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sapere aude: page two

Reclaiming the common sense foundations of knowledge:
Special Relativity: the Einstein Debacle as an instance of the stultification of the intellect by uncritical use of mathematical concepts and methods.

Last revised: 30 November 2018
url: http://home.btconnect.com/sapere.aude/page2.html


1. SR orthodoxy and Einstein's 1905 Transformation of Coordinates: Mathematics in transit from visualization to blind trust in equations.
2. Einstein's "Simple Derivation".
3. Tower of Babel: On the nature of relativistic effects.


The initial purpose of this page, twenty years ago, had been to address difficulties perceived by critics of Einstein's 1905 mathematical argument, in order to draw attention to certain oversights that impede understanding of how equations of motion - classical or relativistic - work. The early generation of critics has now retired or passed away. The problem (of understanding) remains; but I wish to simplify the argument, by distinguishing between Einstein's problem (how to set up his relativistic transformation) and his actual procedure (the intended relativistic transformation, false at virtually every step, and a logic strangely blind to contradictions and plain nonsense).
In 1905, mathematical arguments had already tried to reconcile a pathlength ct relatively to a system S, at rest in the universe, with a pathlength ct', relatively to the system S' of the Earth. Problems of physical interpretation, in Newtonian mechanics, had been met by the insight (to quote E. Whittaker, A History of Theories of Aether and Electricity, Vol.II, p.27), that "we can define a straight line with reference to a system Oxyz. ... No one inertial system of reference could be regarded as having a privileged status. Newtonian mechanics does not involve the notion of the absolute fixity of a point in space." Einstein was not the first to apply this analytical principle to the problem of light propagation, except that the surprising outcome of his "transformation" is likely to have convinced him (as well as his either uncritical or ill-informed readers) that certain experimentally confirmed, but hitherto unexplained, dynamic effects can be seen to be intrinsic to the metric of inertial systems of reference in uniform relative motion.
There is no point in expanding here: the transformation does not succeed. Though a scandal, the acceptance of Einstein's solution as orthodox for theoretical physics need not concern us here. Critiques of the mathematics, instead of adhering closely to Einstein's symbolic expressions, tend to veer off into his obscure and self-contradictory verbal glosses. How such a transformation would work, and how Einstein obtains his "dynamic" effect(s), escapes attention. I therefore start here with a transformation that would, as intended by Einstein, denote pathlengths in S and S' by the expressions ct and ct'.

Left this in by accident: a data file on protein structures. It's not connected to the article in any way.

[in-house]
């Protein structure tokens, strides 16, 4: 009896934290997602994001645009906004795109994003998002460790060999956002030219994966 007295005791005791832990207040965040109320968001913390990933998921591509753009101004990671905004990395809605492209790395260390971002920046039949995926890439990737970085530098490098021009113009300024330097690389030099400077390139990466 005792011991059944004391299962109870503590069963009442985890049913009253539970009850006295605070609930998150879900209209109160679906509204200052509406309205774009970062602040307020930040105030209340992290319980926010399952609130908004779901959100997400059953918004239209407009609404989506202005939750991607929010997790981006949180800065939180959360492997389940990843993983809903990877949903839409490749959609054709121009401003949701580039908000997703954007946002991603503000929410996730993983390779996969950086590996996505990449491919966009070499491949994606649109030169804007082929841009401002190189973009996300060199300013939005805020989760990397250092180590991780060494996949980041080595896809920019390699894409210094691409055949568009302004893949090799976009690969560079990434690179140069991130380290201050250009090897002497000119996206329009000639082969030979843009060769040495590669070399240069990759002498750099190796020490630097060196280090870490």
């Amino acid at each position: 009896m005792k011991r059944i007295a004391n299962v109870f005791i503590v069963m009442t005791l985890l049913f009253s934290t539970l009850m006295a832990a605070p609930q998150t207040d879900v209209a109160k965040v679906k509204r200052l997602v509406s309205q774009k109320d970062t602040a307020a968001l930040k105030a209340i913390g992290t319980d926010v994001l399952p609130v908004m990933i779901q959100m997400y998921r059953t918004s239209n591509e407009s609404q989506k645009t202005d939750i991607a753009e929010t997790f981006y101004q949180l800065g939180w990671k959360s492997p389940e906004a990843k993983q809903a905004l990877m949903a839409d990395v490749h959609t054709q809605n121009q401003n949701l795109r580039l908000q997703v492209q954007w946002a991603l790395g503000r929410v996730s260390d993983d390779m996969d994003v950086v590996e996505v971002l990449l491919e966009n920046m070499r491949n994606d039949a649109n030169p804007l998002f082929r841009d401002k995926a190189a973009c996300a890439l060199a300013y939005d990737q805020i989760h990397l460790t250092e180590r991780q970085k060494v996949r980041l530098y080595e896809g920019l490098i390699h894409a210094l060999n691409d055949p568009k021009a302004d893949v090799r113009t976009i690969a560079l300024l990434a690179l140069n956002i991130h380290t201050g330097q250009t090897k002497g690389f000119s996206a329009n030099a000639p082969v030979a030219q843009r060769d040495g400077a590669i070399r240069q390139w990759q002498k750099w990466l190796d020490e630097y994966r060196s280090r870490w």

We may start with the assumption - acceptable in 1905 if not today - of the existence of a light-sphere in some rest-system S where light - whatever its "nature" - propagates isotropically with the velocity c.
I need here not further elaborate on the fact that, in the measurement of pathlengths, with the x, y, z as their direction-components, the symbol t does not denote a "variable" - "fourth dimension" - but a so-called parameter, a circumstance apparently forgotten by Minkowski and his followers. As a parameter, the t, t' never occur on their own; Einstein's "time", t or t', are a muddled way of expressing the ct, ct'.
We are here concerned not with the fate of rays or particles, but with the relation between pathlengths, for a sphere with radius ct at a given definite time t, measured relatively to the origins of S and S'. That radius ct, like the radius of any sphere, for our purposes of analysis, is a constant. Although the length of the x-, y-, z-components vary from point to point they are not "variables" in the sense of algebra or the theory of functions. By definition, we have S' moving such that OO' = x - vt. Just as Einstein commences his transformation with a ray along the x-axis, we start with a scenario as in Fig.1:

(left)                            (right)

OP = x = ct [1a] and O'P = x' = (c-v)t (ray to the right) [1b]

OP = x = -ct [2a] and O'P = x' = -(c+v)t (ray to the left). [2b]

In contrast to Lorentz's theory of local time, a transformation like Einstein's would argue that we may re-write the equations for O'P as follows:

O'P(right) = x' = c·(1 - v/c)t and O'P(left) = x' = -c·(1 + v/c)

but also O'P(right) = x' = c·t(1 - v/c) and O'P(left) = x' = c·t((1 + v/c).

Classical mathematical physics had linked the (1 +/- v/c) factor with the velocity to express anisotropy of movement; a relativistic transformation as intended by Einstein merges the factor ("relativistic time-dilation") with the unit of time-measurement, giving us, for a ray along the x-axis, the expression